iptables -A INPUT -j REJECT

The first rule allows us to configure the stateful firewall.  Any connections that are already established on the server is allowed through, new connections will not be allowed by this line.  The second rule allows for internal clients to ping their default gateway.  Third rule is VERY IMPORTANT as it allows server traffic to be allowed on the loopback interface.  Most Linux communication including X and service daemons use the loopback for internal communication.  If you do not allow this rule then you could kill everything.  The fourth line allows internal traffic to connect through SSH for remote administration.  We can further restrict SSH by only allowing SSH keys, or if you have a monitor hooked up to the router you could skip this rule altogether.  And the last rule blocks all other incoming traffic to the router.

Now lets setup the egress rules on the router.  To do this, we will use the forward table in iptables.  This is used to forward traffic from one interface to another.

    iptables -A FORWARD -m state –state INVALID -j DROP

    iptables -A FORWARD -m conntrack –ctstate RELATED,ESTABLISHED -j ACCEPT

    iptables -A FORWARD -i eth1 -p tcp -m tcp –dport 22 -j ACCEPT

    iptables -A FORWARD -i eth1 -p tcp -m tcp –dport 80 -j ACCEPT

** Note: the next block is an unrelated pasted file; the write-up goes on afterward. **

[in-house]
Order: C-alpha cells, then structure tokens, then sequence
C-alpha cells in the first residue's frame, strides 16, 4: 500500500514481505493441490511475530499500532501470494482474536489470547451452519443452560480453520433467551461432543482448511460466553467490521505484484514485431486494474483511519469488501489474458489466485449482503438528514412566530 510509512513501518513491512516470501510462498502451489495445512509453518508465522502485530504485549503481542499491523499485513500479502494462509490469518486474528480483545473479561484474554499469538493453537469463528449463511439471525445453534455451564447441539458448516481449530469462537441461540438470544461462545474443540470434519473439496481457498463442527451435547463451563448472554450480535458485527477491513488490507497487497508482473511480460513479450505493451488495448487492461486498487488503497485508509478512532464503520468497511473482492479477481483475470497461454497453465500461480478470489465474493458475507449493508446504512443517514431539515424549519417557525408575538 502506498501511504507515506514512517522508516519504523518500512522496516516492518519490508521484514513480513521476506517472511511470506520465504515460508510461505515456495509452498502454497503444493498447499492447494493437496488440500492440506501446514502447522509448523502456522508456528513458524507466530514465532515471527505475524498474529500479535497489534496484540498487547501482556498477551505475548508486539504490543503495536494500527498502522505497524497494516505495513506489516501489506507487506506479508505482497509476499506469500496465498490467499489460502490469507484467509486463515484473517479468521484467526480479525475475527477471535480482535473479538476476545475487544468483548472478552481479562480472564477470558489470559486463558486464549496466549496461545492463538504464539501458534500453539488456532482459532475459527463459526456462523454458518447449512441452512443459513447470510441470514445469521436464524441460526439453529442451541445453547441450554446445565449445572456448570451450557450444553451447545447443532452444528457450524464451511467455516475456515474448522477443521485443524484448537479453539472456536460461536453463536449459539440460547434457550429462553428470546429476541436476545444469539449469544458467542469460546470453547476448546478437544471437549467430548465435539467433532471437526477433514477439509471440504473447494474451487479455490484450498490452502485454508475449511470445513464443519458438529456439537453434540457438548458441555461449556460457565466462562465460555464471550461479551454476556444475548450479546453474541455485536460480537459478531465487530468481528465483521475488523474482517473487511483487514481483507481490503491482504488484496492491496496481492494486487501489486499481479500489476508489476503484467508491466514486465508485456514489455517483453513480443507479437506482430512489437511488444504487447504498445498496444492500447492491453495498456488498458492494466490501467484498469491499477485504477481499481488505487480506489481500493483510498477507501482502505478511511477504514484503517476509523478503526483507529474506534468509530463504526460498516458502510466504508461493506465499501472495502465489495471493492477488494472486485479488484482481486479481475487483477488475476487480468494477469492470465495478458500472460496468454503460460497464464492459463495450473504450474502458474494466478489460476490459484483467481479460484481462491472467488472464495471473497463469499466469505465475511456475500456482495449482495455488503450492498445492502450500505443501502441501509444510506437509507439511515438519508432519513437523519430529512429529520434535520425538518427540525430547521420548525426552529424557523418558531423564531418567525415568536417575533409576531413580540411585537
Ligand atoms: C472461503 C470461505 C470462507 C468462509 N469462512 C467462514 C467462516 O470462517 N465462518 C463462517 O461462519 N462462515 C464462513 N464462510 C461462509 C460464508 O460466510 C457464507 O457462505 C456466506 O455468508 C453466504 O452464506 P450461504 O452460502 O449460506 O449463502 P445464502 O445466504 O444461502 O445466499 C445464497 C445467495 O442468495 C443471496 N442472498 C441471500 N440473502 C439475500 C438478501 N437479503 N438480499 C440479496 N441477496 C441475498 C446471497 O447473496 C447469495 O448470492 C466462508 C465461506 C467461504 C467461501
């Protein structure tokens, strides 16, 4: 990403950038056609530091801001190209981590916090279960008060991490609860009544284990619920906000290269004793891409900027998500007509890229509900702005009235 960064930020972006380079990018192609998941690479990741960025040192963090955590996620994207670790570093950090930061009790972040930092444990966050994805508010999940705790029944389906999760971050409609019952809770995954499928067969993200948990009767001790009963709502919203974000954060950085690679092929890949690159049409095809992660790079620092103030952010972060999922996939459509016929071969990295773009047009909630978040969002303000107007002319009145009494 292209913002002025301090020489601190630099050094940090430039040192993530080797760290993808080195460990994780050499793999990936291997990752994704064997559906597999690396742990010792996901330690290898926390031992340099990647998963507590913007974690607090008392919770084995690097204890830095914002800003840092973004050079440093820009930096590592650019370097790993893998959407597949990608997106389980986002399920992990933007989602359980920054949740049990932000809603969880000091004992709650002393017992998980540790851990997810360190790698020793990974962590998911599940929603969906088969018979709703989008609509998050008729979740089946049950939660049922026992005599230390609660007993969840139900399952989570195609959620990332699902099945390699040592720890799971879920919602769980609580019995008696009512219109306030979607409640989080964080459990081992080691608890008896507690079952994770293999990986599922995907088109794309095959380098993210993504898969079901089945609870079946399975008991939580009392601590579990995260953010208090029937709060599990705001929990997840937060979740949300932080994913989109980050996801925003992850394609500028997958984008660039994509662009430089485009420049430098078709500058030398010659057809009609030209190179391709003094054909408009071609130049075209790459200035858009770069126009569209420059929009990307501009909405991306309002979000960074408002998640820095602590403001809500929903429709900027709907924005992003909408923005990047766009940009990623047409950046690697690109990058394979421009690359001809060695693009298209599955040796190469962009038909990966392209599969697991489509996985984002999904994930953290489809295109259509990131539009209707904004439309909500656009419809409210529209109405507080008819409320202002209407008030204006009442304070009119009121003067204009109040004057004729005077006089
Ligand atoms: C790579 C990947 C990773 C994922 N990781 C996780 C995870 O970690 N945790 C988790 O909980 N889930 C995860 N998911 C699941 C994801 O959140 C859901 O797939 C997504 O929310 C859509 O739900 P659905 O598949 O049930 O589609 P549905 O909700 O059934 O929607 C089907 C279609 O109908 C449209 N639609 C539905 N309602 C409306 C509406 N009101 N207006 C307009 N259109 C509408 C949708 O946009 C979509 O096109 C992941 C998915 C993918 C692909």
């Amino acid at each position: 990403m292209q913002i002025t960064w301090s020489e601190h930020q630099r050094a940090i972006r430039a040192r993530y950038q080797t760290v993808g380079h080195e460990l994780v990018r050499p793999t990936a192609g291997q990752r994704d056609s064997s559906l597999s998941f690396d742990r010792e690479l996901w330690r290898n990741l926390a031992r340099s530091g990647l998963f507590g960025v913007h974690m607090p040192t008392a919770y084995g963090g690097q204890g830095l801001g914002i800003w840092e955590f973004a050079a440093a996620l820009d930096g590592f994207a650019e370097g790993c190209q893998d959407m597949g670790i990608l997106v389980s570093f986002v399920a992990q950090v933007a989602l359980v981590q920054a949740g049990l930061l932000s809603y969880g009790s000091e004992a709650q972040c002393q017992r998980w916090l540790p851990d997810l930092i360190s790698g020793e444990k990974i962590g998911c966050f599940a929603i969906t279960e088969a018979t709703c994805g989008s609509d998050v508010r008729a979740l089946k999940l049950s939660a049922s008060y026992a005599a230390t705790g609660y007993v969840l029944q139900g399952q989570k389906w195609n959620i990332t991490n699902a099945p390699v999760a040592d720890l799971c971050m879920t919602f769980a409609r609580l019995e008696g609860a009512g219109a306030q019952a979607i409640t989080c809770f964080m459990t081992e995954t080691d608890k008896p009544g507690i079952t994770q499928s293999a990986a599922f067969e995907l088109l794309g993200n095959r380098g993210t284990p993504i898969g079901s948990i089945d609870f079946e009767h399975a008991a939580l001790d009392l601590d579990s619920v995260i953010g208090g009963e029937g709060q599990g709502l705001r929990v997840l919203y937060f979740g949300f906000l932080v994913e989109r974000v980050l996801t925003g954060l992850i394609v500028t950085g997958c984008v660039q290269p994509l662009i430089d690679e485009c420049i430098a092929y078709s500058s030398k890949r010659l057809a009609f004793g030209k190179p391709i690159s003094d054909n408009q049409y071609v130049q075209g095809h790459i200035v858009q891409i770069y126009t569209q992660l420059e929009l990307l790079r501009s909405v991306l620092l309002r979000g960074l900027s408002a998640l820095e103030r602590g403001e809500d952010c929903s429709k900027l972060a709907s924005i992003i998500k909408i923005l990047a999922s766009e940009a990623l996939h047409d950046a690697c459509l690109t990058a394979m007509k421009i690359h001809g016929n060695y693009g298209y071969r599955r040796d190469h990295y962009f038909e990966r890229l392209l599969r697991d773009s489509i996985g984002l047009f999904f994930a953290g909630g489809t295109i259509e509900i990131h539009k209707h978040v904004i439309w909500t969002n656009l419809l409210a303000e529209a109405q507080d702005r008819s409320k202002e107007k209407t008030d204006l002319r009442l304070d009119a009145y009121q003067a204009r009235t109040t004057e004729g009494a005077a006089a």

iptables -A FORWARD -i eth1 -p tcp -m tcp –dport 443 -j ACCEPT

    iptables -A FORWARD -i eth1 -p tcp -m tcp –dport 465 -j ACCEPT

    iptables -A FORWARD -i eth1 -p tcp -m tcp –dport 587 -j ACCEPT

    iptables -A FORWARD -i eth1 -p tcp -m tcp –dport 993 -j ACCEPT

    iptables -A FORWARD -i eth1 -j LOG –log-prefix " *** IPTABLES DENY OUT *** "

    iptables -A FORWARD -j REJECT

    iptables -A FORWARD -s -i eth0 -j DROP

The first rule for this is similar to the first rule to the last set.  The next set of rules allow internal clients to connect to any server on the Internet using SSH, HTTP/HTTPS, and email.  The last few lines are important as first we log dropped packets, then drop packets that do not meet the lines above, and then an anti-spoofing line.  We will talk about logging in a minute, I just want to point out one additional thing.  Be extremely careful when creating egress firewall rules as this will break things.  For instance, if someone needs to establish an outgoing VPN connection then you will need to add those rules in or it will not work.

To get IPTABLES to log dropped packets to a log file, we use rsyslog.  In the /etc/rsyslog.conf file add the following lines:

    :msg,startswith,” *** IPTABLES DENY OUT *** ” /var/log/iptables-egress

    :msg,startswith,” *** IPTABLES DENY IN *** ” /var/log/iptables-ingress


Now start the rsyslog daemon and restart iptables and you’ll be all set.

​This will be part 1 in a series of configuring CentOS/Red Hat 6 as a secured firewall. Though I am a huge fan of pfSense (which can be found here pfSense), I wanted to build my own from scratch. So, the first part of this series will consist of setting up PAT (or NAT overload for the Cisco geeks) on Linux.

The first step is to configure the network cards.  In this scenario we will use eth0 as the WAN connection and eth1 as the LAN connection.  Refer to the diagram below